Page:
Narrow Titus Canyon remains the most dramatic entrance to Death Valley National Park The 27-mile road through scenery and history attracts more visitors than any other backcountry road in the park. Along its steep ascent to a pass and its narrow and often rough descent to Death Valley, visitors glimpse prehistory, a colorful mining past and evidence of the titanic forces that shape the landscape.
Approach Titus Canyon from Highway 374 southwest of Beatty. Drive 115 miles north of Las Vegas on U.S. 95 to Beatty and turn left at a stoplight onto Highway 374, the Daylight Pass Road, a major entry into the national park.
Many visitors to Titus Canyon begin their adventure with a side trip to the Goldwell Open Air Museum and old Rhyolite, a former mining boomtown, since they pass the access road just four miles from Beatty. Rhyolite features century-old structures as well as ruins. The nearby 15-acre sculpture park encompasses creations that began in 1984 with life-sized ghostly representations by a Belgian sculptor. The collection grew with several additions by other artists, participants in an artist in residence program, garnering critical acclaim and many visitors.
The turnoff to Titus Canyon lies about two miles beyond the Rhyolite road along Highway 374. Best driven in the cooler months, the one-way approach through the Grapevine Mountains climbs several miles from the Amargosa Valley through White Pass and then to the highest point, 5,200-foot Red Pass. Check on road conditions in Beatty and plan for about a three-hour journey. Often washboarded and rough from flash flooding, the road is best driven by high-clearance vehicles. Following storms, four-wheel drive may be needed.
At White Pass, visitors enter the upper Titanothere Canyon, an area of fossil laden, colorful stone named for a rhinoceroslike creature whose 30 million- to 35 million-year-old skull was excavated in 1933. The road crosses the divide between Titanothere Canyon and Titus Canyon at Red Pass, where the views are splendid.
The road descends past the remnants of Leadfield into Titus Canyon. Ruins, rusting relics and unstable diggings mark the site of a mining scam in the 1920s. A promoter duped investors by salting a few holes with real lead ore and then flamboyantly advertising his “find.” He played up the proximity of his “mine” to Death Valley, famous for a few legitimate mining fortunes. Preposterous handbills pictured steamboats plying a free-flowing Amargosa River hauling lead ore from Leadfield. Few investors bothered to find out that the Amargosa lies at least 25 miles from the site and flows mostly underground, except in times of flash floods. Predictably, the promoter made off with the investors’ money, and Leadfield died.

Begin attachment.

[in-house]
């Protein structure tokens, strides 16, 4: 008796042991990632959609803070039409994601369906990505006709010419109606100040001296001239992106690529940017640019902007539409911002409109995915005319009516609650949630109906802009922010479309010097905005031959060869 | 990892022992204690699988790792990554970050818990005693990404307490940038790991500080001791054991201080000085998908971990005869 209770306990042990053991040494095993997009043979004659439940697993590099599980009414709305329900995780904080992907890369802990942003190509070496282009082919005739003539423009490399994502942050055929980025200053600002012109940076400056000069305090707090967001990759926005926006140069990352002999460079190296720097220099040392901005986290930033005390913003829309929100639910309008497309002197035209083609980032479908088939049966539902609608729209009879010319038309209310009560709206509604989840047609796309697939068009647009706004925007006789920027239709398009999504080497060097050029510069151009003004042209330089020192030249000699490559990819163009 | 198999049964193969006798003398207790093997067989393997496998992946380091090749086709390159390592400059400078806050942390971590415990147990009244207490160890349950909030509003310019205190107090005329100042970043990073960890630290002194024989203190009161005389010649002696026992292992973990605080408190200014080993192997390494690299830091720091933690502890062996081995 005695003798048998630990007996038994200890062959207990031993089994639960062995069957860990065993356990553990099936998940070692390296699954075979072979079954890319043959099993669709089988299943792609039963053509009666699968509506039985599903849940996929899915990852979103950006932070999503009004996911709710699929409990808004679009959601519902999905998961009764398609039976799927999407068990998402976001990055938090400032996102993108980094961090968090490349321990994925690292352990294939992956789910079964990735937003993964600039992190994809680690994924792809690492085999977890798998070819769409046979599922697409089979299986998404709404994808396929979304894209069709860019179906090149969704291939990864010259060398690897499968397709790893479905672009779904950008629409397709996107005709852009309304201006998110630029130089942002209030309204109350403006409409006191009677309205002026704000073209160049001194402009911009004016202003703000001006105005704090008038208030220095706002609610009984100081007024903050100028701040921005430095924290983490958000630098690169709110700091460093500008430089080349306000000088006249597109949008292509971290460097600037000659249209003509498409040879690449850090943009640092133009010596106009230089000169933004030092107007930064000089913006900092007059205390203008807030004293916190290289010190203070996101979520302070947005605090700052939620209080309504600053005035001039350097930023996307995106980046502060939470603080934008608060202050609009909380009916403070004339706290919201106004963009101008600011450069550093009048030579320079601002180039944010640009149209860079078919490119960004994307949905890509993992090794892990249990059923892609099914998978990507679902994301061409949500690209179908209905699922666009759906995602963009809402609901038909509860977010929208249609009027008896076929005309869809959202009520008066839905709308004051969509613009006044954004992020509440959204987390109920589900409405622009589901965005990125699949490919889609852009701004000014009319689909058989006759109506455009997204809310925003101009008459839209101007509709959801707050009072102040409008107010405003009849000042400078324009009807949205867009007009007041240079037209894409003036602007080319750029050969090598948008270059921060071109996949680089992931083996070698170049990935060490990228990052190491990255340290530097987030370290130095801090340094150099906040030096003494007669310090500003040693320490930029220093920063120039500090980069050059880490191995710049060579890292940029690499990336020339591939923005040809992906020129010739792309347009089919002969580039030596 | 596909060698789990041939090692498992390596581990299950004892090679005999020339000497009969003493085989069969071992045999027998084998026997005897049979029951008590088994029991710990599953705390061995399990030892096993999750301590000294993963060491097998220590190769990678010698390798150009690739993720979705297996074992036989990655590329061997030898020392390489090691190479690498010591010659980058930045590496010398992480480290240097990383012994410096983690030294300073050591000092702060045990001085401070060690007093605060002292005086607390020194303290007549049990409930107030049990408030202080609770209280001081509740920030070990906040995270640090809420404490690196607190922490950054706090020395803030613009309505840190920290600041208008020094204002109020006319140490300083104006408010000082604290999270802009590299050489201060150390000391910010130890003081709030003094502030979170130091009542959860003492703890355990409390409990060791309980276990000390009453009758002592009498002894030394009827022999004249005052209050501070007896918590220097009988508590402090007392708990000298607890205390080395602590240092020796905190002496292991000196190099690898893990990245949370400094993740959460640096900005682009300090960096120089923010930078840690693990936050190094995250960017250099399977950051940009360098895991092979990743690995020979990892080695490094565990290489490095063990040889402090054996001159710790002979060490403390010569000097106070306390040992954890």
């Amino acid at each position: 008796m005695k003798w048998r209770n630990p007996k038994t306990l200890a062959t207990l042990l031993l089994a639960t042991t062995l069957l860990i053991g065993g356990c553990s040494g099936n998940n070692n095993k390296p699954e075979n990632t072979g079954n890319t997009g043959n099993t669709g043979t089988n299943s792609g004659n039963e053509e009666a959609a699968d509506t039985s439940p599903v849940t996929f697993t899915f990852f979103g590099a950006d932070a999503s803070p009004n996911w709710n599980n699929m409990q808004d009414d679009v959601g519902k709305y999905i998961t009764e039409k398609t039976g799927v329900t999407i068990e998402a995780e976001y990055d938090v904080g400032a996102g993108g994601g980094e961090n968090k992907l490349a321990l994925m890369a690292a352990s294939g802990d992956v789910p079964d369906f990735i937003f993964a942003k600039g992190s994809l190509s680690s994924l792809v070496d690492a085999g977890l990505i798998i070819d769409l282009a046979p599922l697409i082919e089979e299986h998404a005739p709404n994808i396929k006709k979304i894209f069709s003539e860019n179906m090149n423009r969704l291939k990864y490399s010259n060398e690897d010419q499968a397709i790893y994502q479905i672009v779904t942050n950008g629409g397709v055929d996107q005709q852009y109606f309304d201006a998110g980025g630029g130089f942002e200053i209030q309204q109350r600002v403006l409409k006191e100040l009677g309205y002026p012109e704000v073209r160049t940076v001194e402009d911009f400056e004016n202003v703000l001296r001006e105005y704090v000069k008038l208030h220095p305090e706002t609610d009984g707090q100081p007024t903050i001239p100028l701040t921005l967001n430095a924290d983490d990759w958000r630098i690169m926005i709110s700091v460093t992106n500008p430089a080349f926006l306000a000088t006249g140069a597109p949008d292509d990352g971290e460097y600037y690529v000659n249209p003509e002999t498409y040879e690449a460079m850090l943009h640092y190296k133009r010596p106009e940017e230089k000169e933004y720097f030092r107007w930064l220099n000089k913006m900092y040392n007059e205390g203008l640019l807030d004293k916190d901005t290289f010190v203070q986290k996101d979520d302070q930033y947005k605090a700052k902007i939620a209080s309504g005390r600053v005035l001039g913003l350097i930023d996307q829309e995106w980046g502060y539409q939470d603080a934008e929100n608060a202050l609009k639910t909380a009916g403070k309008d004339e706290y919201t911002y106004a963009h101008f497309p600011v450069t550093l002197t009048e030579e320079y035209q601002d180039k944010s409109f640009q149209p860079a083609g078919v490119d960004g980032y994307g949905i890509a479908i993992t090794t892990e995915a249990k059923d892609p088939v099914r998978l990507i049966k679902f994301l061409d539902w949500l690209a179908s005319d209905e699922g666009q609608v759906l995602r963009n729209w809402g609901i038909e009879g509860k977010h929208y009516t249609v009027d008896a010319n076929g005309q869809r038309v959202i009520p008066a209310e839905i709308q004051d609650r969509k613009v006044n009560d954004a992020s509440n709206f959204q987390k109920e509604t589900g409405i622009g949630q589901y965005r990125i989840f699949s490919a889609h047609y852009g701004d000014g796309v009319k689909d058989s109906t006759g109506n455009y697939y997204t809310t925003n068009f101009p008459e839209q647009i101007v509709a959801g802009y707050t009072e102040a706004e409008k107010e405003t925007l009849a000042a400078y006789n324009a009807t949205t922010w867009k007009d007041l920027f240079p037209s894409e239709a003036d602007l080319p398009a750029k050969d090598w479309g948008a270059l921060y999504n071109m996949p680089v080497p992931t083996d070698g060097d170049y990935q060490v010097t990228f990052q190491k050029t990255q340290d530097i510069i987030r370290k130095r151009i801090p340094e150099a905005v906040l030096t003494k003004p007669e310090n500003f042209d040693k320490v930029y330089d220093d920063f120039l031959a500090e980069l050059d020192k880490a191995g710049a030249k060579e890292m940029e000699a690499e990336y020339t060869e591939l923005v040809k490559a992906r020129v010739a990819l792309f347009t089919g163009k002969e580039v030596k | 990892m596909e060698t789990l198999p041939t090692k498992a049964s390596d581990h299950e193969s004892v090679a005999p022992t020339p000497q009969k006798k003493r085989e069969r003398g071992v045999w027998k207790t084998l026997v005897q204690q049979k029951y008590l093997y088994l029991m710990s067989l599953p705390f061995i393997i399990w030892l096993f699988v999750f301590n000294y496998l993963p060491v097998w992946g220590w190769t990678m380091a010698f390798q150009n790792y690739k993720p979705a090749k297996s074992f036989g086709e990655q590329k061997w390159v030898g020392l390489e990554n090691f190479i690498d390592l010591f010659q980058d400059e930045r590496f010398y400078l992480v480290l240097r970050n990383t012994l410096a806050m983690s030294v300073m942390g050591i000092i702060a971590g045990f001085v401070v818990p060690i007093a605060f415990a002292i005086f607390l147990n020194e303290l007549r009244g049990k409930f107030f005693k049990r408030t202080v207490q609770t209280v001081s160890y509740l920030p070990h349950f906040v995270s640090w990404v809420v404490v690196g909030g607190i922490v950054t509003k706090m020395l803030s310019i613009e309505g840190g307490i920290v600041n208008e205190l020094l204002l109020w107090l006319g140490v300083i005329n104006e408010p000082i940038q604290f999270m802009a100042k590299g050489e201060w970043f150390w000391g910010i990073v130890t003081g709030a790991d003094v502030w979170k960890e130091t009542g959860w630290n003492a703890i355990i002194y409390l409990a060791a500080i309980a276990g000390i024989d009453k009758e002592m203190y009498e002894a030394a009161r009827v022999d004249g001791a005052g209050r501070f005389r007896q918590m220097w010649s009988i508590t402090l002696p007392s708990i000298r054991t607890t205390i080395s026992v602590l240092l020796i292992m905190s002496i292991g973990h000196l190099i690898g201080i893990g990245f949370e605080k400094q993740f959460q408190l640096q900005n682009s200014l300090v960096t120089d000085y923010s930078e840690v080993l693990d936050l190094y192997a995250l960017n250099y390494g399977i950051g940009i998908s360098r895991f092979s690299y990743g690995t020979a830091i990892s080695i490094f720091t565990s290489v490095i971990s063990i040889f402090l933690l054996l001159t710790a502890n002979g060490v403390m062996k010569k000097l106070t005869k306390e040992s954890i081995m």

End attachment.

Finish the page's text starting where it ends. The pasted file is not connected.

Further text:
Beyond the ghost town, the road enters Titus Canyon and passes Klare Spring. This miniature oasis provides wild creatures, particularly desert bighorn sheep, with water and fosters plants and flowers.
Native people of prehistory frequented the spring, leaving ancient petroglyphs to mark their passing. Look but don’t touch these cultural treasures.
Hikers frequently use the Titus Canyon Road to reach trailheads near White Pass and near the spring that explore points of interest in the upper reaches of both canyons. Hikers should prepare with detailed route maps and should carry at least a gallon of water per person.
Titus Canyon grows increasingly narrow, with canyon walls rising hundreds of feet and the canyon bottom in constant shade. Twisting and turning in a series of tight “s” curves, the road passes evidence of geological forces at work. Layers of rock lie twisted and pushed back upon themselves as if giants had a taffy pull. Flash floods deposit debris in crevices high above the road, carrying loads of silt and stones that smooth and burnish the rock in passing. This narrow canyon is no place to be when storms threaten in the area.
The lower end of the Titus Canyon Road is open to two-way traffic from Death Valley. Visitors often park below the canyon’s mouth, then hike up into the narrowest part of the road just before it emerges from the canyon. Time your Titus Canyon sojourn so that you catch the late afternoon sun, when colors and shadows are at their most dramatic, creating scenes that delight photographers.
Margo Bartlett Pesek’s column appears on Sundays.